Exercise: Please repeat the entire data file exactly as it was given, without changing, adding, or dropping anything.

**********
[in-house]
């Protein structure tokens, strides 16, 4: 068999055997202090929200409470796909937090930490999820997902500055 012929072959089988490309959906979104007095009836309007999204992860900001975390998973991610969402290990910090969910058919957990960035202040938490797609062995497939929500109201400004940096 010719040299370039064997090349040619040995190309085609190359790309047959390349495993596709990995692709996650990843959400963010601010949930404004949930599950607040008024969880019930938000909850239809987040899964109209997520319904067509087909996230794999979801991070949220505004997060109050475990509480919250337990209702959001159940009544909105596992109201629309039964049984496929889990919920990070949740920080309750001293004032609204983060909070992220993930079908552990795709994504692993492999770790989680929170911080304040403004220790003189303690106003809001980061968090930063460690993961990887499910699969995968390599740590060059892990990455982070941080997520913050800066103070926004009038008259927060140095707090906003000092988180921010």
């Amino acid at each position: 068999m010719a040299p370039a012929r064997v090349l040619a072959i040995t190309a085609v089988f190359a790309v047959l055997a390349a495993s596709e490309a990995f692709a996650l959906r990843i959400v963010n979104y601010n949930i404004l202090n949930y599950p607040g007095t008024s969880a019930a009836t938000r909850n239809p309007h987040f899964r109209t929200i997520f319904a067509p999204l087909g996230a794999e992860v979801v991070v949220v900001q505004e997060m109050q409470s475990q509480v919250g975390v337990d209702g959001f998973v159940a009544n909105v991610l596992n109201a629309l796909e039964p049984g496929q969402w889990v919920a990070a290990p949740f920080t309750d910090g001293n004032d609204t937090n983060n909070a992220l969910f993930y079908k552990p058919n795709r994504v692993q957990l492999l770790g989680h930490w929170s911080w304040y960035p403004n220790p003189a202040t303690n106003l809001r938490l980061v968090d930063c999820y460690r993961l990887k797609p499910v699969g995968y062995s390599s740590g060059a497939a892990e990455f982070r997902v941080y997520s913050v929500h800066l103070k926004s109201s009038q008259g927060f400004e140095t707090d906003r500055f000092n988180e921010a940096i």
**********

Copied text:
[in-house]
């Protein structure tokens, strides 16, 4: 068999055997202090929200409470796909937090930490999820997902500055 012929072959089988490309959906979104007095009836309007999204992860900001975390998973991610969402290990910090969910058919957990960035202040938490797609062995497939929500109201400004940096 010719040299370039064997090349040619040995190309085609190359790309047959390349495993596709990995692709996650990843959400963010601010949930404004949930599950607040008024969880019930938000909850239809987040899964109209997520319904067509087909996230794999979801991070949220505004997060109050475990509480919250337990209702959001159940009544909105596992109201629309039964049984496929889990919920990070949740920080309750001293004032609204983060909070992220993930079908552990795709994504692993492999770790989680929170911080304040403004220790003189303690106003809001980061968090930063460690993961990887499910699969995968390599740590060059892990990455982070941080997520913050800066103070926004009038008259927060140095707090906003000092988180921010």
């Amino acid at each position: 068999m010719a040299p370039a012929r064997v090349l040619a072959i040995t190309a085609v089988f190359a790309v047959l055997a390349a495993s596709e490309a990995f692709a996650l959906r990843i959400v963010n979104y601010n949930i404004l202090n949930y599950p607040g007095t008024s969880a019930a009836t938000r909850n239809p309007h987040f899964r109209t929200i997520f319904a067509p999204l087909g996230a794999e992860v979801v991070v949220v900001q505004e997060m109050q409470s475990q509480v919250g975390v337990d209702g959001f998973v159940a009544n909105v991610l596992n109201a629309l796909e039964p049984g496929q969402w889990v919920a990070a290990p949740f920080t309750d910090g001293n004032d609204t937090n983060n909070a992220l969910f993930y079908k552990p058919n795709r994504v692993q957990l492999l770790g989680h930490w929170s911080w304040y960035p403004n220790p003189a202040t303690n106003l809001r938490l980061v968090d930063c999820y460690r993961l990887k797609p499910v699969g995968y062995s390599s740590g060059a497939a892990e990455f982070r997902v941080y997520s913050v929500h800066l103070k926004s109201s009038q008259g927060f400004e140095t707090d906003r500055f000092n988180e921010a940096i």